Figure 3 Comparison of B-Raf V599E, B-Raf and C-Raf specific antibody responses between control patients or melanoma patients. The comparison has been performed between 119 control sera with 371 sera of melanoma patients tested for B-Raf V599E and 272 sera of (more ...)
Figure 4 Fraction of sera positive at different antibody levels. In A, the percentage of B-Raf positive sera of control patients () or melanoma patients (■) is plotted as a function of the cut off titer, whereas sera are termed positive if the (more ...)
Another interesting point to note is the small, although not significant, number of control patients with detectable levels of Raf specific antibodies. At least two out of 119 control patients showed a very strong B-Raf specific response in the same range as we have observed for positive melanoma patients (figure ). Due to the design of the study, no information is available for this patient group. Serum was sampled during diagnostic procedures, therefore other underlying diseases as a cause for Raf specific antibodies cannot be excluded, including autoimmune diseases or neoplastic diseases of different origin. Furthermore, as the control group has been sampled in the dermatology department, this group might contain patients with high numbers or irregular melanocytic nevi or even unrecognised melanoma.
For different extracellular tumor antigens, including gangliosides, in melanoma, positive associations between the induction of IgM and IgG antibodies and survival time have been reported [21
] and the protective effect was attributed to antibody dependent cellular toxicity [22
]. Therefore, the induction of Raf antibodies might be a favourable goal for the design of melanoma vaccines. However it is questionable whether humoral responses against an intracellular antigen like Raf will have an effect. In this respect it is interesting to ask why responses against intracellular antigens like Raf or survivin [23
] can be observed at all. The most straightforward explanation, which is particularly likely for advanced stage IV melanoma patients, relies on the fact that the partial necrosis of big tumor masses allows the crosspresentation of intracellular proteins. The longitudinal analysis of our patients, e.g. the one depicted in figure , illustrates, that the occurrence of humoral immune responses was correlated rather to tumor burden than therapeutic measures, since the conversion occurred during the period when no therapy was applied.
As oncogenic mutation of B-Raf and even transformation by other oncogenic events is frequently accompanied by Raf overexpression, the induction of an antibody response is not necessarily due to the presence of the mutation. Even though a polyclonal IgM response is very unlikely to be specific for a point mutation, this notion would explain the lack of specificity for the mutational epitope. However, it is also possible that a cellular immune response prior to the induction of Raf specific antibodies has occurred. Such a T-cell response directed against Raf or other tumor antigens, would also result in the lysis of tumor cells and the liberation of intracellular antigens. It is important to mention that the lysis leading to the formation of antibodies against intracellular antigens can be caused by T-cells other than the already observed B-Raf V599E specific CD4+ or CD8+ T-cells. This question still remains to be clarified as up to now only advanced stage patients have been examined. It is obvious that at this stage the occurrence of antibodies is not correlated with prognosis and that it is very unlikely that the antibody response itself will have an influence on the disease. However, as it is rather unlikely that the frequency of a B-Raf specific T-cell response exceeds the frequency of antigen responses, our data can help to set the upper limit for the expected frequency of B-Raf or B-Raf V599E specific T-cells as 8.5% which allows the rational design of search strategies especially for Raf specific CD8+ T-cells.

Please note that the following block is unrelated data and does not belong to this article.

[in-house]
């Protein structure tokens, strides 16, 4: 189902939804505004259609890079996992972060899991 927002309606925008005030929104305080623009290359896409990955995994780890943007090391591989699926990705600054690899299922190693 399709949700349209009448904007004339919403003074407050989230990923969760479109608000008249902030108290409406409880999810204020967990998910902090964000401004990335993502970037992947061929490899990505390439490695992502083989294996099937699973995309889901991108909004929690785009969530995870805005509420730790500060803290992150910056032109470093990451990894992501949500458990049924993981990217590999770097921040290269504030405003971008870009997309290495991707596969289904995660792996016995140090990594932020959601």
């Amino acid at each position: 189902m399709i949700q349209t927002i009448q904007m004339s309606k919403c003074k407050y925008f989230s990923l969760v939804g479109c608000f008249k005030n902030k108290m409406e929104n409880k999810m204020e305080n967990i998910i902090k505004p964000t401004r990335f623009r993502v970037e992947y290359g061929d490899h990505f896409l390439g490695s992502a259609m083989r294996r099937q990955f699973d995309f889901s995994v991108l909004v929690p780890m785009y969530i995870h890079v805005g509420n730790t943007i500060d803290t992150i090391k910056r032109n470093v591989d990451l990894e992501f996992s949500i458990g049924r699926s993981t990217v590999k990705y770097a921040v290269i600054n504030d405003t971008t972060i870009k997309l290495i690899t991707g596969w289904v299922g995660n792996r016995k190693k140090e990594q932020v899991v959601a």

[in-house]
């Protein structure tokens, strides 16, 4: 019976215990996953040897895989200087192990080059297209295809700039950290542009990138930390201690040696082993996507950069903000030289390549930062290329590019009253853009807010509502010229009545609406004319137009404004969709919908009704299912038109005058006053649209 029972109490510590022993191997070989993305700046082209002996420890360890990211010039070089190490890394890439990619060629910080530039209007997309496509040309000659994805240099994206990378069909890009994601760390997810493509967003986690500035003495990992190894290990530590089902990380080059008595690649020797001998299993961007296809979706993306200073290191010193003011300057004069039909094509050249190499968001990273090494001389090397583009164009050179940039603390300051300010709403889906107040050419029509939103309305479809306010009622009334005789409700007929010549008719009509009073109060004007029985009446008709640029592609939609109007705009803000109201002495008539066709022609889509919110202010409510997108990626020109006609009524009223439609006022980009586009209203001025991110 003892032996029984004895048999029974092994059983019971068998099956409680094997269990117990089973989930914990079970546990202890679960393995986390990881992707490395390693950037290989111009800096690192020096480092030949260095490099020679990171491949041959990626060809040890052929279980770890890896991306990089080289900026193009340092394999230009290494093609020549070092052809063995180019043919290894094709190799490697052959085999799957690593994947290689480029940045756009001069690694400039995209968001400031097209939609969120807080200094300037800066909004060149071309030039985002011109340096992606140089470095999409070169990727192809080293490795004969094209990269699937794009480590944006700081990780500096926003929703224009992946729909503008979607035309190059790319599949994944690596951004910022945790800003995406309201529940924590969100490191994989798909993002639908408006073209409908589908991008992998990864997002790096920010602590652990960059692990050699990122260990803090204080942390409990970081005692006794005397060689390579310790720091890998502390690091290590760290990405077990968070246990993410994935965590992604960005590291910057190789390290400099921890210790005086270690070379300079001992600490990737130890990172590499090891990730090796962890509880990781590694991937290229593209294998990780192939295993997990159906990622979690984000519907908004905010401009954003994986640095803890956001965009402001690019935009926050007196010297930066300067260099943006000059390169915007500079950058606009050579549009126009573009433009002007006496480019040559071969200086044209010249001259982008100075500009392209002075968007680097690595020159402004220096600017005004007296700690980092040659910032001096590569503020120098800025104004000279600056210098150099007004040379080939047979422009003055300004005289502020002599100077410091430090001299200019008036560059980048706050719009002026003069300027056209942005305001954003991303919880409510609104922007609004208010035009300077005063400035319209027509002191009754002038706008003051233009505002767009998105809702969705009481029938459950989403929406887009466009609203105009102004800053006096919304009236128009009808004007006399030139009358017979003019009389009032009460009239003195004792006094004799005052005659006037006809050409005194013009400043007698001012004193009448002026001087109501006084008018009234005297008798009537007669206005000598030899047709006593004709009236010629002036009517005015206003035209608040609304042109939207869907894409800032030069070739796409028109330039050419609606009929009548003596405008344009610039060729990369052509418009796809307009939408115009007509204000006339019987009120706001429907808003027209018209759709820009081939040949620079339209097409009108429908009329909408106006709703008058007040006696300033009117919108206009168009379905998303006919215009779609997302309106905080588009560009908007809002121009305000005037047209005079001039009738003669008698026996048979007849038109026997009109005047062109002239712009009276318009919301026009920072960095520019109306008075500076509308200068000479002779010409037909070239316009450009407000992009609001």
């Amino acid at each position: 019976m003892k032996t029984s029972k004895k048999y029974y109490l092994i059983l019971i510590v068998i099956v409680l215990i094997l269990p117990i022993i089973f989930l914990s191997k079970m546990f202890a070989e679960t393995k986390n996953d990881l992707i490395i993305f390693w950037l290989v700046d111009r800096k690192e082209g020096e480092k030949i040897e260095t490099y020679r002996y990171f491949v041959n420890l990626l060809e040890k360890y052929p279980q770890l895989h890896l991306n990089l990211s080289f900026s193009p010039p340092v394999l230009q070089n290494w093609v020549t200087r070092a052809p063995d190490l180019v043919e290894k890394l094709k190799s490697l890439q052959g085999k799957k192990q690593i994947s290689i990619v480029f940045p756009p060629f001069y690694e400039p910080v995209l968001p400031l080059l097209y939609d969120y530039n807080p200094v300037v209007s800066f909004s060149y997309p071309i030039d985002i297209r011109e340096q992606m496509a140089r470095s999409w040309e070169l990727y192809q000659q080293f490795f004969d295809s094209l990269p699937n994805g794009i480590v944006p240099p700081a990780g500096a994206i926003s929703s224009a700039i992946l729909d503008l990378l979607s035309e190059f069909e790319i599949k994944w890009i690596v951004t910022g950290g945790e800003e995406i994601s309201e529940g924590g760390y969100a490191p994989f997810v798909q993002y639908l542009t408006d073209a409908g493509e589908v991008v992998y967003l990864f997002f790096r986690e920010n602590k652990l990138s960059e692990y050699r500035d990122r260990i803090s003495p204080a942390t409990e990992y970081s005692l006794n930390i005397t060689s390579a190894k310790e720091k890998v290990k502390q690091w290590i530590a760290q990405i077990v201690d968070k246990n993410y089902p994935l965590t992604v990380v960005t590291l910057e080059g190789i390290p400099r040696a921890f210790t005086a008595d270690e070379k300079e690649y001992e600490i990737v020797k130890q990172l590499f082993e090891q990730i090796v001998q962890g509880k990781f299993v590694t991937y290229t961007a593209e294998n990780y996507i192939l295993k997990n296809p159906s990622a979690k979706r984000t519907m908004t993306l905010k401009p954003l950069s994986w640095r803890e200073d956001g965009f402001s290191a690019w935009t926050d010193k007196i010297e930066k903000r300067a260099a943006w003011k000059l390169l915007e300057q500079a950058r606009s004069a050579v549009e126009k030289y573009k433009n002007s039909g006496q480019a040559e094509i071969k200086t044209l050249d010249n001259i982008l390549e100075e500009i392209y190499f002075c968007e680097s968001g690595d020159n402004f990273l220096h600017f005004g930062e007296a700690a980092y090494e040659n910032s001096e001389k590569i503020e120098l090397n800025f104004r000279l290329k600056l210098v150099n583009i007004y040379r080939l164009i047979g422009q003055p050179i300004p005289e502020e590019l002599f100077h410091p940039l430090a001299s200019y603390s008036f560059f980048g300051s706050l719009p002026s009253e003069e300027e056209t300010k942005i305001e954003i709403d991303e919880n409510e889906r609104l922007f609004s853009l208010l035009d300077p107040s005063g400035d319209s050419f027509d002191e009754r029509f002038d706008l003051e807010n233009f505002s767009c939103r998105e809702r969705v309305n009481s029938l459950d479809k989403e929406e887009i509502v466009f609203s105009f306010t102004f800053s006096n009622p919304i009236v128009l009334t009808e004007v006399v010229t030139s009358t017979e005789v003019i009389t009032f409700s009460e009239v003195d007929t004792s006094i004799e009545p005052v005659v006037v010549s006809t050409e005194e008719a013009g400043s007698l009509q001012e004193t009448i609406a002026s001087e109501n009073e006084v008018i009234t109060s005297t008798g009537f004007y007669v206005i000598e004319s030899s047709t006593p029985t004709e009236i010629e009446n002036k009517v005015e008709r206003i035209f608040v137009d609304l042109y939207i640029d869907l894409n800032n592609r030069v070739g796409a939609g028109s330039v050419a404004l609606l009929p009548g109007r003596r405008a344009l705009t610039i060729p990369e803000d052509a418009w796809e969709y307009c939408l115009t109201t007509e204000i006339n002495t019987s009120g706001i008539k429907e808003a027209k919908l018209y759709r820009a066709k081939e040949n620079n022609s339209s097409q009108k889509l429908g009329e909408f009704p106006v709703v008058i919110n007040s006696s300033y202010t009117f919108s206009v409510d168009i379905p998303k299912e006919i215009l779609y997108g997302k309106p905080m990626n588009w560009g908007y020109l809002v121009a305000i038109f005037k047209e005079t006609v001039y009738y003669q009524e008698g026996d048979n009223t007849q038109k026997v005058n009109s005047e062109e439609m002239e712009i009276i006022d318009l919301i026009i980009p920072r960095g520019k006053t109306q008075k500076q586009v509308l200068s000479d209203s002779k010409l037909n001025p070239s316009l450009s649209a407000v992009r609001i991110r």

Even though the detection of B-Raf specific humoral and T-cell responses suggest that B-Raf/B-Raf V599E is immunogenic and that a response could be induced in at least a part of the patients, this notion does not allow conclusions on its suitability as a target for immunotherapy per se. In theory, an optimal tumor antigen is exclusively expressed in the tumor tissue and essential for tumor cell growth and survival to avoid the emergence of escape mutants or antigenic loss, whereas the immunological attack of the tumor cell is independent of the function of the antigen [17
]. To date, many TAA used for the immunotherapy of melanoma including MAGE [24
] or tyrosinase provide no obvious advantage to the tumor cell and therefore there is no pressure to retain the antigen. In contrast, mutated B-Raf has a high prevalence in melanoma and the consequences of its activation, including induction of proliferation and block of apoptosis are well known. However, it is still a matter of debate whether B-Raf activity mainly drives melanoma initiation or whether its function is also relevant for later stages. The first conclusion is supported by studies demonstrating that the mutations already occur in melanocytic nevi at frequencies comparable to late stage melanoma [8
], are not correlated with clinical outcome [25
] and finally the Raf inhibitor Bay 43-9006 seems to have only moderate efficiency in advanced melanoma as reported by Ahmed et al. during the ASCO meeting 2004 [26
]. However, other studies correlated B-Raf mutations with progression rather then initiation [9
] and we and others suggested a role for B-Raf as a negative prognostic factor in metastatic melanoma [25
]. Despite these conflicting data on the clinical relevance of mutated B-Raf at late stages, the high prevalence would already justify to evaluate B-Raf/B-Raf V599E as a target for immunotherapy, as this prevalence is in the same range as for the TAA currently used without any evident advantage for tumor cell growth.